We have learned lessons from past exercises. So we opened a portal and received over 73,000 applications. From this, we want to invite 30,000 qualified candidates. You know you can’t call everyone for that. Because we are an equal opportunity state, we do not consider your tribe, religion or gender. As an equal opportunity state, what we will do is that once you qualify, you will be recruited after passing the computer-based test, which has been prepared by experts from our establishments of higher education. Candidates who achieve the cut-off mark in the computer-based test will now be invited for an interview and, if necessary, we have matched them with the gaps we have identified. It’s going to be very transparent because we learned lessons from the past, especially, we did a lot of verification of their certificates, their institutions, if they are currently employed, their former employers. We will employ 10,000 people at the end of this fiscal year.
Are there any Kaduna State Government plans to empower people through vocational training so that they can be self-sufficient?
No society can grow without skills because as we sit on these chairs, someone made them. Even if you’re academically brilliant, that doesn’t stop you from using your hands; in fact, the smarter you are, the better you will use your hands. There are plans for that even at the federal government level, there is something called the TMAX project. Kaduna State is one of the seven states involved in vocational training, 15,000 young people will be trained.
And at the state level we also work, you know, we have what we call the BATC, the Community Services and Skills Development Centers, we have our technical schools, we have our business schools. So we’re trying to revamp this, this thing has been around since 1975/76. As I said, we inherited a huge deficit. We even had a meeting yesterday (last Tuesday) about Technical and Vocational Education and Training (TVET) and Ministry of Business, Innovation Technology is driving it but of course with us. It’s because we want to integrate it into the curriculum. At the basic education level, KADSUBEB even introduces technical education at the primary level. Students will learn arts and crafts just to give them that interest.
I would like to use this medium to encourage everyone to change their perception of skills; it is not because you are not brilliant that you become a mechanic, plumber, carpenter or tiler, it is because you are brilliant, that is why you can even either make a machine or repair a machine, or make something work. All the cars, all the phones, it’s because somebody’s been brilliant, that’s why they can say I’m going to put all your data on your phone, all your contacts on your phone. I therefore appeal to our parents to ensure that their children learn one skill or the other even if they study up to higher education. Some students are at university and they do baking and sewing, they make works of art. Skill development is very important, please let’s take it seriously and respect those who have crafts or skills as part of their profession, it’s very important.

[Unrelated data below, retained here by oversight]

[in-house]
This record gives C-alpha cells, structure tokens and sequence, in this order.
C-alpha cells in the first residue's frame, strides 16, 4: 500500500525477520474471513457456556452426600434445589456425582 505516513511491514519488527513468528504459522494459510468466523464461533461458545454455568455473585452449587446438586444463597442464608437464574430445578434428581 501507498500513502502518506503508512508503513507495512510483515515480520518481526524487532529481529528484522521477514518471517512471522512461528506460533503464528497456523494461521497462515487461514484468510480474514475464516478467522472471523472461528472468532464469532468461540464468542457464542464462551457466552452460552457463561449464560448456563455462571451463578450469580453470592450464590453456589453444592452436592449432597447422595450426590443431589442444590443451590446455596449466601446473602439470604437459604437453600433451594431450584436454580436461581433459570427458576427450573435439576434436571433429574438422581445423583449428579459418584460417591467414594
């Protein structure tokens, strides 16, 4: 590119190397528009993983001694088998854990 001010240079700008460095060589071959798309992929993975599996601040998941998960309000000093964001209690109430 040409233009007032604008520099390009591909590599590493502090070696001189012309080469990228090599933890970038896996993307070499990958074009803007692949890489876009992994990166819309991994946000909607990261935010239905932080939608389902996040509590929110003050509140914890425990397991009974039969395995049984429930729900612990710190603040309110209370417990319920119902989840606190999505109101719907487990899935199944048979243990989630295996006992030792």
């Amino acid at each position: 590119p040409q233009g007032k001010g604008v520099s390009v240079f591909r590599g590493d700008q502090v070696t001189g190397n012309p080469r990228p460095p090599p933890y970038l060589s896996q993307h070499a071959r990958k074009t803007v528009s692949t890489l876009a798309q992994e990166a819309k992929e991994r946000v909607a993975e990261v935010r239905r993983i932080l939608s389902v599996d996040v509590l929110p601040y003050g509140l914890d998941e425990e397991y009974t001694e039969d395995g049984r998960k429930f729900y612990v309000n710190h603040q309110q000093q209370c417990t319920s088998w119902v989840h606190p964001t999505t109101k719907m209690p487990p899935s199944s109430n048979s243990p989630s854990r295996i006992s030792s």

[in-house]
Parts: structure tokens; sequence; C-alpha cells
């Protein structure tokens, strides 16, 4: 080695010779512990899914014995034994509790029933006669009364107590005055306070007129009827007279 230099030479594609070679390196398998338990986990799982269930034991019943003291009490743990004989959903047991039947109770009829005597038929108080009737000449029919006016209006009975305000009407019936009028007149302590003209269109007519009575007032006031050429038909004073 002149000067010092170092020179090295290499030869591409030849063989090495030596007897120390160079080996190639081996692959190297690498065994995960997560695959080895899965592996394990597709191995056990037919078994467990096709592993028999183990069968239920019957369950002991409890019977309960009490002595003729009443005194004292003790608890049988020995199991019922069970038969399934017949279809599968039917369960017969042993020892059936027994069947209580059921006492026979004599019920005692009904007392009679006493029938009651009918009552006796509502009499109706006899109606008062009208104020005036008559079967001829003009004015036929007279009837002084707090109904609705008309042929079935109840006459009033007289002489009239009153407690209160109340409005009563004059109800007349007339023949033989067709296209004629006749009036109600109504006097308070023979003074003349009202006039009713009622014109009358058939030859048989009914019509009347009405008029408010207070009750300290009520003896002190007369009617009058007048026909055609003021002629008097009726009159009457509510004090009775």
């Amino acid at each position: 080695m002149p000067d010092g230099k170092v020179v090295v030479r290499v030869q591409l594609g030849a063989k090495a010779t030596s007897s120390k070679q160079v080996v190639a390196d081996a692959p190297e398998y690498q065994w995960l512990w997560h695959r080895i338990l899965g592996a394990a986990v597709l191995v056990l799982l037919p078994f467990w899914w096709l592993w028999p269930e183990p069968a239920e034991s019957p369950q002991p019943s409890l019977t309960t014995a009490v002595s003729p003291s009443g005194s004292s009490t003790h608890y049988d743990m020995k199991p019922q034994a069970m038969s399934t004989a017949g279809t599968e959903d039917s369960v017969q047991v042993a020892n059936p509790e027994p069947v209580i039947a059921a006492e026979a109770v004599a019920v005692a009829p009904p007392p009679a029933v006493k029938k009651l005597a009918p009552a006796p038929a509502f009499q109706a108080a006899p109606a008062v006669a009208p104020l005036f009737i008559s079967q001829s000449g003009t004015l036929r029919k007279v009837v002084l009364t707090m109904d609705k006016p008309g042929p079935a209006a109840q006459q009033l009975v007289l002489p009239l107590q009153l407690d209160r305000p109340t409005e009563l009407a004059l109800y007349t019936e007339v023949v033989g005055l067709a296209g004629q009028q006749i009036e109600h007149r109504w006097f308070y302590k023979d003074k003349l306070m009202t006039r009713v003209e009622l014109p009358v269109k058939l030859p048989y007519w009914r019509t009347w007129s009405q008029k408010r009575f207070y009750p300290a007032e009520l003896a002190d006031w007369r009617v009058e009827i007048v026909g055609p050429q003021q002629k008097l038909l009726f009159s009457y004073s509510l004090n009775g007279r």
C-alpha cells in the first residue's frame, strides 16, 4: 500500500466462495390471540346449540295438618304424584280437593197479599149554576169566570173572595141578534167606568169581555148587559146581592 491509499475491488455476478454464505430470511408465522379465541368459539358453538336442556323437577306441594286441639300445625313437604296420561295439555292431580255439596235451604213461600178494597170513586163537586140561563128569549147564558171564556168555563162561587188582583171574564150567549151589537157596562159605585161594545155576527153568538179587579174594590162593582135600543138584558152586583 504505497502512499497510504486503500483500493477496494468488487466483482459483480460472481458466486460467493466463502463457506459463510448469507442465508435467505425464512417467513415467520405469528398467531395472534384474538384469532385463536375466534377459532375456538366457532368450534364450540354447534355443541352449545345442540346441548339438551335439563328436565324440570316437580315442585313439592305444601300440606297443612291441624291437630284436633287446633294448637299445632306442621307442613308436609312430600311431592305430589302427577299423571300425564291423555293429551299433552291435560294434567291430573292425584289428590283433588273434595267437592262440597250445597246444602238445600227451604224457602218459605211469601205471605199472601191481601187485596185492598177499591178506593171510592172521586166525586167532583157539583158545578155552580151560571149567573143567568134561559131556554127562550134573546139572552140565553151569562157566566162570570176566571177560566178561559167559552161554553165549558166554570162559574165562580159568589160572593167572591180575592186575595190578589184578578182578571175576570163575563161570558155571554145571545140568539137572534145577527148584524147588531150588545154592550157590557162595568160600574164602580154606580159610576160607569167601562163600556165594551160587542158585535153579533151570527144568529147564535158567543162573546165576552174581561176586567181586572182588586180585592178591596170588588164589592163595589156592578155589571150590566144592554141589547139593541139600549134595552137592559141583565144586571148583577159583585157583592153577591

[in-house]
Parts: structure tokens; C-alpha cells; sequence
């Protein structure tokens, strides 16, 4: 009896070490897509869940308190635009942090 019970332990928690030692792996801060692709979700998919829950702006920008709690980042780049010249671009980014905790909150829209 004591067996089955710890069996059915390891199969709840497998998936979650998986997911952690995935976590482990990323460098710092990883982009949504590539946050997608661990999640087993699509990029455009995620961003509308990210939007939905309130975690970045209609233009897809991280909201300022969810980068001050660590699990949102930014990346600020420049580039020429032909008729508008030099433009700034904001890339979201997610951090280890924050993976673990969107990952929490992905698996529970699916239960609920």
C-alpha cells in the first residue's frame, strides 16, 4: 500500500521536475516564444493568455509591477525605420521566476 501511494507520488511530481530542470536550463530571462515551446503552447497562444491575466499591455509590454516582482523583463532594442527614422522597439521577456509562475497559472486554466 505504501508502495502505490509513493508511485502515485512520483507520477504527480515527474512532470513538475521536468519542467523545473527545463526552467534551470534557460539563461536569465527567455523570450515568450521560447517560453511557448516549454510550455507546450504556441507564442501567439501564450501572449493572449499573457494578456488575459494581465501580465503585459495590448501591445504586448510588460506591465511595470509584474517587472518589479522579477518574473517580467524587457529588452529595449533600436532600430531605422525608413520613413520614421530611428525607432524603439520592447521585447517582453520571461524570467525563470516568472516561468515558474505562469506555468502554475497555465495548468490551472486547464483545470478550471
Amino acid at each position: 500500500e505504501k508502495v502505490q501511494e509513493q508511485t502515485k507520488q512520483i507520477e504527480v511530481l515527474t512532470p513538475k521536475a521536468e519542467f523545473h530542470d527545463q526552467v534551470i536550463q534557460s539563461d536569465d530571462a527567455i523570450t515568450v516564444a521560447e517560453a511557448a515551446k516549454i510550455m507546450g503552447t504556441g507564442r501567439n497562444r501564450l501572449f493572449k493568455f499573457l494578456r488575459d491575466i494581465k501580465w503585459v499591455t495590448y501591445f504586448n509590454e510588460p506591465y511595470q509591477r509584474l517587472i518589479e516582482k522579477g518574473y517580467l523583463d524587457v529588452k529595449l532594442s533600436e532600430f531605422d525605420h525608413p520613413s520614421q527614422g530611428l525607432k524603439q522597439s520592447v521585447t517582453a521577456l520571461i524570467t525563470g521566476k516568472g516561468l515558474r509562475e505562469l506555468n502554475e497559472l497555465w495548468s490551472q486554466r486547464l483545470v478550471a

You talked at some length about how the state government has improved basic education. What does your ministry plan to do to improve higher education institutions?
Yes, that too has not been forgotten. We do not ignore it. We have what we call a tertiary roadmap. I was lucky to be invited to Malaysia by their higher education institute, and we are concerned about higher education, you can have secondary level skills and higher level skills. We have learned lessons on this, so we are now working on the higher education roadmap, from building the board of the council to running universities or higher education institutions or even structures . And again we replicate our Kaduna State University bill. We are done with that of the College of Education and Nuhu Bamalli Polytechnic. We are therefore actively working to improve higher education. We know there are issues even in our College of Nursing and Midwifery, so they all fall under this umbrella to improve on the international best practices we have seen. We may be considering streamlining some operations, improving accreditation, collaborating more with National Board of Technical Education (NBTE) colleges and other federal institutions.
– Education is always free and compulsory in Kaduna State, from primary to upper secondary;
-The provision of free education is in accordance with the Constitution of the Federal Republic of Nigeria, the National Education Policy and the Kaduna State Policy on Education;
-The government has reinforced free education by providing free textbooks and uniforms to primary and secondary students;
– Last year, the administration purchased textbooks, textbooks and e-books worth over N800 million for basic and post-basic education;
– In 2020, N800 million was spent on uniforms and over N400 million was also spent on sewing new uniforms last year;
– In June 2021, Her Excellency, Deputy Governor of Kaduna State, Dr. Hadiza Balarabe announced the distribution of free uniforms to students;
-From 2015 to last year, the Kaduna State Government constructed approximately 927 new classrooms and built new schools across the state;
– Seven new schools were built for gifted and talented students in the towns of Danbushiya, Pambegua, Hunkuyi, Buruku, Jere, Manchok and Rigachikun;